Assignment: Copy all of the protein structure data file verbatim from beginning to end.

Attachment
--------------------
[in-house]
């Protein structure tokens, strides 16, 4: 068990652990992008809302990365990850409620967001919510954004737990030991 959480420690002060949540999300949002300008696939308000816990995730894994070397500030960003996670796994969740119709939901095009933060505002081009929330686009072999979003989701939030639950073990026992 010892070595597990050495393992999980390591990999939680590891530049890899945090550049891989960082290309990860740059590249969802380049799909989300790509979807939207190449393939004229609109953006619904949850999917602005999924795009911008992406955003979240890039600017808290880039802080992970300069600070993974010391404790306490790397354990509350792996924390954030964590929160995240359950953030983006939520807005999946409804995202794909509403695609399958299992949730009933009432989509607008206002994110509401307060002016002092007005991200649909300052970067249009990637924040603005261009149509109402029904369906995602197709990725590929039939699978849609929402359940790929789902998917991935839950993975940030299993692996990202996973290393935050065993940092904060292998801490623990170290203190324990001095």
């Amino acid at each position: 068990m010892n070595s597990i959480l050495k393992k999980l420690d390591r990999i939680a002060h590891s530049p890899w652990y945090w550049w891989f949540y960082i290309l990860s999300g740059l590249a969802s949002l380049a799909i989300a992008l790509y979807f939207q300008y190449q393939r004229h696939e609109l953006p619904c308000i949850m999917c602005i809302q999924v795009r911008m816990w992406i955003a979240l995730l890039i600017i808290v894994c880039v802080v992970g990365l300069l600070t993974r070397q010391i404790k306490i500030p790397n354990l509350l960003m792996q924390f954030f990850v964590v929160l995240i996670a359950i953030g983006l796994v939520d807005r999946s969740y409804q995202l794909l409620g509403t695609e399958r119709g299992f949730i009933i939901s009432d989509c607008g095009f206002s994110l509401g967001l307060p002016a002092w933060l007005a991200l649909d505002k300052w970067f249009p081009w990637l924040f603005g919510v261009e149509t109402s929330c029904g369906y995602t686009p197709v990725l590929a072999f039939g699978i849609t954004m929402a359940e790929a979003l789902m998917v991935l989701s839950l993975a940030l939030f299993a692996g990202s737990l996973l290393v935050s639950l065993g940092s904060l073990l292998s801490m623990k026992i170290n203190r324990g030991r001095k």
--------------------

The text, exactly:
[in-house]
């Protein structure tokens, strides 16, 4: 068990652990992008809302990365990850409620967001919510954004737990030991 959480420690002060949540999300949002300008696939308000816990995730894994070397500030960003996670796994969740119709939901095009933060505002081009929330686009072999979003989701939030639950073990026992 010892070595597990050495393992999980390591990999939680590891530049890899945090550049891989960082290309990860740059590249969802380049799909989300790509979807939207190449393939004229609109953006619904949850999917602005999924795009911008992406955003979240890039600017808290880039802080992970300069600070993974010391404790306490790397354990509350792996924390954030964590929160995240359950953030983006939520807005999946409804995202794909509403695609399958299992949730009933009432989509607008206002994110509401307060002016002092007005991200649909300052970067249009990637924040603005261009149509109402029904369906995602197709990725590929039939699978849609929402359940790929789902998917991935839950993975940030299993692996990202996973290393935050065993940092904060292998801490623990170290203190324990001095």
């Amino acid at each position: 068990m010892n070595s597990i959480l050495k393992k999980l420690d390591r990999i939680a002060h590891s530049p890899w652990y945090w550049w891989f949540y960082i290309l990860s999300g740059l590249a969802s949002l380049a799909i989300a992008l790509y979807f939207q300008y190449q393939r004229h696939e609109l953006p619904c308000i949850m999917c602005i809302q999924v795009r911008m816990w992406i955003a979240l995730l890039i600017i808290v894994c880039v802080v992970g990365l300069l600070t993974r070397q010391i404790k306490i500030p790397n354990l509350l960003m792996q924390f954030f990850v964590v929160l995240i996670a359950i953030g983006l796994v939520d807005r999946s969740y409804q995202l794909l409620g509403t695609e399958r119709g299992f949730i009933i939901s009432d989509c607008g095009f206002s994110l509401g967001l307060p002016a002092w933060l007005a991200l649909d505002k300052w970067f249009p081009w990637l924040f603005g919510v261009e149509t109402s929330c029904g369906y995602t686009p197709v990725l590929a072999f039939g699978i849609t954004m929402a359940e790929a979003l789902m998917v991935l989701s839950l993975a940030l939030f299993a692996g990202s737990l996973l290393v935050s639950l065993g940092s904060l073990l292998s801490m623990k026992i170290n203190r324990g030991r001095k």